NBA Lockout Would Have Been Just Fine By Me

NBA Lockout Would Have Been Just Fine By Me

Hendel would have been perfectly happy with the lockout being the end of the NBA.

The National Basketball Association has shown America some of its finest moments over the last few decades. There was MJ versus Isaiah, Magic versus Bird, and even Dwight Howard versus Nate Robinson in the dunk contest.

However, all the good that the NBA has brought is lost. There are now players hosting national press conferences to announce that they are leaving their team, leaving millions of people heartbroken (see LeBron James jerseys getting lit on fire.) There are players such as Brandon Jennings and Jeremy Tyler dropping out of high school to play overseas in an attempt to skip college and go straight to the pros. Pathetic, is it not?

As always, everything revolves around the green stuff. Owners feel they need a few more billion dollars, and players want a few more million for themselves. Yes, this happened in the NFL, but it was all worked out just fine, with the entire season being played.

Unfortunately I cannot say good riddance to the NBA this season, even though only around ¾ of the schedule will be completed, with a deal being reached during the early morning hours of November 26th.

Countless American citizens have grown to hate the superstars in this once beloved basketball league. James, Kobe Bryant, and Gilbert Arenas are three of many to be booed and threatened by the national fan base. Yes, many other sports have plenty of marquee players that crowds and media personnel love to hate, but those players are rarely the true face of the league.

If I were Commissioner David Stern, I would be utterly embarrassed. Not just that I run a league that was doubtful for an entire season, but that my best players are so heavily ripped on throughout the nation.

But the biggest reason why I was hoping to see the NBA cancelled for the 2011-12 season was because there would be nothing distracting sports fans, including myself, from watching and closely following NCAA basketball. Instead of waiting until conference tournament week, I was really looking forward to watching the entire season, without worrying about how badly the Nets are playing, or which players are marrying off into the Kardashian clan.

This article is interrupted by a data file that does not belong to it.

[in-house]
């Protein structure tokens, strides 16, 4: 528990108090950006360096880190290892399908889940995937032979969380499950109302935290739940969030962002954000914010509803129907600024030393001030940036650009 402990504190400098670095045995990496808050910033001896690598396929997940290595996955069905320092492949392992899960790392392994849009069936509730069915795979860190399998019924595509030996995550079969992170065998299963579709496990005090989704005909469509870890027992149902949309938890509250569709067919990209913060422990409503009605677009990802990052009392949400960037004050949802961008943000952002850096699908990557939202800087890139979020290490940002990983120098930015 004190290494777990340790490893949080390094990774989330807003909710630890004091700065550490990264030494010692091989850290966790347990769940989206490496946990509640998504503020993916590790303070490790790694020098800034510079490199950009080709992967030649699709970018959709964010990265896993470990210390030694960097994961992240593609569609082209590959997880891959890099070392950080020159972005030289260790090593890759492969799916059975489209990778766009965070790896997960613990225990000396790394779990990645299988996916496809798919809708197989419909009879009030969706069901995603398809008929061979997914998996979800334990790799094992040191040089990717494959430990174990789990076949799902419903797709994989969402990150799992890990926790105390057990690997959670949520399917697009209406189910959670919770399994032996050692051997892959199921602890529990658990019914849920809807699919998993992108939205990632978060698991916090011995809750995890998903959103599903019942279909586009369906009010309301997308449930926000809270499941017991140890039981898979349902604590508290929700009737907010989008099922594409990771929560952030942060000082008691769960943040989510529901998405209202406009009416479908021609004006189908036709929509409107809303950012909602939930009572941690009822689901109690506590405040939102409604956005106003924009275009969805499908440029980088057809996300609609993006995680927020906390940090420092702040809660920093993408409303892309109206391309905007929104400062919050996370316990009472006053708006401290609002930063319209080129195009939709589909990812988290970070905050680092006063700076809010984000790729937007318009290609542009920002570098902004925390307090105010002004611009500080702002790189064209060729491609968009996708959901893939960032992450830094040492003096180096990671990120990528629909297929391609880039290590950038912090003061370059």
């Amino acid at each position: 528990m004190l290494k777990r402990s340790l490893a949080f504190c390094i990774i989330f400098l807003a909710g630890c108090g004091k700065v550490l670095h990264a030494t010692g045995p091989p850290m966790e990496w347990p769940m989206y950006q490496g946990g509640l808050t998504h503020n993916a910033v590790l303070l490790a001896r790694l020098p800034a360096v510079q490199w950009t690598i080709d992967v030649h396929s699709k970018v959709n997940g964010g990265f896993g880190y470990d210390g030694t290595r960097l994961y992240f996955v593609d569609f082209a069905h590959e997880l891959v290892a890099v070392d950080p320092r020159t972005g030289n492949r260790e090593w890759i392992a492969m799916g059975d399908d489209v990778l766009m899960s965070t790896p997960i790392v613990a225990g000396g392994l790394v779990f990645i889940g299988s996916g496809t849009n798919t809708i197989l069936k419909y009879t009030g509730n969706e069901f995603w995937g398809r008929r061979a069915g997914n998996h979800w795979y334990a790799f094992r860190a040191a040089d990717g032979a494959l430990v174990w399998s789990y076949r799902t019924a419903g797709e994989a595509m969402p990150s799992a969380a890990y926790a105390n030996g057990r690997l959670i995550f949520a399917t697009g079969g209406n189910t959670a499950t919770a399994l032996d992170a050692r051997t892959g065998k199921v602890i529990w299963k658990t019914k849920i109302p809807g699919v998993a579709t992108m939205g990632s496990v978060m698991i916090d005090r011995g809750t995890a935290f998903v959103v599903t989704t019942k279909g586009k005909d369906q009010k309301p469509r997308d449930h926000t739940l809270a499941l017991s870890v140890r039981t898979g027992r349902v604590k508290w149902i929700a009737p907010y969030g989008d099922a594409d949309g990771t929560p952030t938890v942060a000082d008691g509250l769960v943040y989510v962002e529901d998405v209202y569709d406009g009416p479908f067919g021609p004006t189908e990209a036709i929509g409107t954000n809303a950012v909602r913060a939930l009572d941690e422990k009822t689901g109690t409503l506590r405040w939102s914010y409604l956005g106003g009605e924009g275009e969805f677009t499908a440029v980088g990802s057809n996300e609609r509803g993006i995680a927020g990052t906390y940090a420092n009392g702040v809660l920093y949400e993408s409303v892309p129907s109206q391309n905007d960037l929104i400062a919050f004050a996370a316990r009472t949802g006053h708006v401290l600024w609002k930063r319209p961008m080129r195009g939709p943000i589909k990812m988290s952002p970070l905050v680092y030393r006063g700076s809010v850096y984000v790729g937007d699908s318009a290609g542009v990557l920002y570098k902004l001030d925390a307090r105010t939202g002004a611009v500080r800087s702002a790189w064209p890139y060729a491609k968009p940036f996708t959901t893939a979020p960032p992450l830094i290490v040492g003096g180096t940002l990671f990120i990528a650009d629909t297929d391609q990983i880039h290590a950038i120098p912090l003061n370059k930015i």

Much of America agrees with me when I say that college ball is better than the pros. The 2010 NCAA championship game hoisted a 14.2 rating (14.2 households with televisions tuned in), which by the way included the unimaginable Cinderella run by Butler.

That brings me to another point. There is such little parity in the NBA as well; yes Dirk took home his first championship, but the same handful of teams compete for the title every year.

The NBA has no famed, long tenured off the court figure like Dick Vitale (who doubles as a color announcer), or even to a lesser extent Gus Johnson. There is no comparison to College Game Day, where a group of analysts travel to the biggest game’s site and breakdown college hoops with thousands of screaming fans in the background. There so little atmosphere and culture in the NBA; a die-hard fan of a franchise is much rarer than fans of NFL or MLB teams.

I couldn’t wait for Commissioner Stern to announce that the season will not occur, and devote all my attention the college game, where players are actually liked. And I doubt the NBA will ever recover to what it once was post-lockout. If that holds true, I will feel no sympathy to the players and owners, for their exponential greed is what caused this in the first place.